c1920 - 2012
Palpatja was born in the bush around 1920, close to what is now Nyapaṟi in north-west South Australia. His family were Pitjantjatjara, and they lived a traditional, nomadic life until he was a teenager, when they settled at Ernabella, which at the time was a Presbyterian mission and sheep station.
In the 1970’s Palpatja and his family moved to Amata, closer to his homeland. Here he became a Ngangkaṟi (traditional healer), an important and respected role in traditional Pit-jantjatjara communities.
Palpatja started painting in 2004, less than eight years before his death. Prior to this he was better known for woodwork, especially making spears. His work was quickly recognised by critics, and in 2005 Palpatja was a finalist for the National Aboriginal & Torres Strait Islander Art Award. He went on to be a finalist three more times, and was also a finalist in the Western Australian Indigenous Art Awards in 2009, and again in 2011.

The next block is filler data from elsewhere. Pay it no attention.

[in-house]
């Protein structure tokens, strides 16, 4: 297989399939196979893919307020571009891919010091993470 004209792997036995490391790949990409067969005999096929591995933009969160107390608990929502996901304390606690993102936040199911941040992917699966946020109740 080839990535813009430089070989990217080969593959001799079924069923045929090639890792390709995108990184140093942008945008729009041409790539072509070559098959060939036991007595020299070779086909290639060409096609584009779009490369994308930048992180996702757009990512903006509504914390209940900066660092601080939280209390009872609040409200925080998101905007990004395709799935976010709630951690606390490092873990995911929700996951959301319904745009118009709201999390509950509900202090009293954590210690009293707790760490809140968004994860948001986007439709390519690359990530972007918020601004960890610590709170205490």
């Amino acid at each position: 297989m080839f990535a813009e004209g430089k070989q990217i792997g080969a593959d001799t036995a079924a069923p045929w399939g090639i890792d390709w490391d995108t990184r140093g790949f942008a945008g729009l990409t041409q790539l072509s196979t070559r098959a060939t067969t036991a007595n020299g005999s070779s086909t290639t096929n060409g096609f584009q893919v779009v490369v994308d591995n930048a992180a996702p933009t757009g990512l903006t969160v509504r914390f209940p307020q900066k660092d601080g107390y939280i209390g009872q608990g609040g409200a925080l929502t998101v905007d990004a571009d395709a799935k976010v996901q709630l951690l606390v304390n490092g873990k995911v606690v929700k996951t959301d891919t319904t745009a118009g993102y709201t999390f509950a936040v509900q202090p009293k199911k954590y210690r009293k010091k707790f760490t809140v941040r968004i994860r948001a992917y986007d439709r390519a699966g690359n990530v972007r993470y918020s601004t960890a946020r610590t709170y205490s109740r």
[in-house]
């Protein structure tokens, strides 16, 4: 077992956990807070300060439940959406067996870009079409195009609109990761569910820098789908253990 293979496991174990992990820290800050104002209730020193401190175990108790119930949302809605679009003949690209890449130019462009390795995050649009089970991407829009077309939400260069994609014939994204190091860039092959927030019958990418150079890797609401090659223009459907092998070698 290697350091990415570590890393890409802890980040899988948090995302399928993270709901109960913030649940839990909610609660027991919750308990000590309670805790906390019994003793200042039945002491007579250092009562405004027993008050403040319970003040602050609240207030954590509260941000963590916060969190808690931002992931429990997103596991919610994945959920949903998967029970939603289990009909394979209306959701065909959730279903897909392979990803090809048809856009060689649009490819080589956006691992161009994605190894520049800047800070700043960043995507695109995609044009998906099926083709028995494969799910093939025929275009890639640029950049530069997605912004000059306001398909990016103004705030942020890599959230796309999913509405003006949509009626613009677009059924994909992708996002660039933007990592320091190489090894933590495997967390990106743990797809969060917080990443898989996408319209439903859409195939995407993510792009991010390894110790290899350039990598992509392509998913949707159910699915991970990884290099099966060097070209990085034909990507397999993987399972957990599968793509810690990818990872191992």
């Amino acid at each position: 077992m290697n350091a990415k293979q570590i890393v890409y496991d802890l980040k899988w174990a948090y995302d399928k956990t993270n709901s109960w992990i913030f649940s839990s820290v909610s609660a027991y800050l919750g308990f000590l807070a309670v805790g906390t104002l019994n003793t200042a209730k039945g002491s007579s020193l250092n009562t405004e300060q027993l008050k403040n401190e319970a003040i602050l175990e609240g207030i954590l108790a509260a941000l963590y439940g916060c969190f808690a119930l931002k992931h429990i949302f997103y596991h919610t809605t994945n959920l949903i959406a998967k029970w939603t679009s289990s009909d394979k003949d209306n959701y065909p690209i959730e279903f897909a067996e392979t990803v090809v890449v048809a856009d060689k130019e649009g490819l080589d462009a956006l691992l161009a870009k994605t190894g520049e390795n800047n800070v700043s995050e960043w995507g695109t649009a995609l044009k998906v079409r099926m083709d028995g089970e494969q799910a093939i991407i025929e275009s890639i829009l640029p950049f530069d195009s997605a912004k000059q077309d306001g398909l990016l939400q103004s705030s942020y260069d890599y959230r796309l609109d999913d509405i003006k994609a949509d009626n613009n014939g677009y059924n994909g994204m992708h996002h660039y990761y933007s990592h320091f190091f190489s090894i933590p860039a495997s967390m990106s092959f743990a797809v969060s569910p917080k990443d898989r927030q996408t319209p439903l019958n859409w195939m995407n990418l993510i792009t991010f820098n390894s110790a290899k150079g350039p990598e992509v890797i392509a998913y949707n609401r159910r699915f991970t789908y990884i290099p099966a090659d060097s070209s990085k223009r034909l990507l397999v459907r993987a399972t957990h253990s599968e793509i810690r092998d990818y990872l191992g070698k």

Palpatja is one of the few Amata elders who still had strong ties to his ancestral stories and traditional culture, which he displays in his paintings. One of his recurring themes is the Mythical Rainbow Snake and Creation Story, a traditional creation story from Amata.
This painting, one of the last Palpatja painted, tells the story of two snake brothers and their wives, who are sisters. Every day the women go out hunting for food, but soon get fed up with their men who do nothing, so decide to keep the meat for themselves. The men grow angry and turn themselves into Wanampi (a giant mythical water serpent), teasing their wives every day while they try to catch the snake. The pits the women dug in the search are now said to be the water canals that run from Aparatjara to Plitati.
Eventually the older sister outsmarted the snake and caught him, piercing its side with her digging stick. This enraged the brothers so much they caught their wives, and ate them. The older brother is said to be a bloodwood tree with a dry limb sticking out at one side, and the trunk is covered with lumps said to be the body of the woman still showing through the skin of the snake.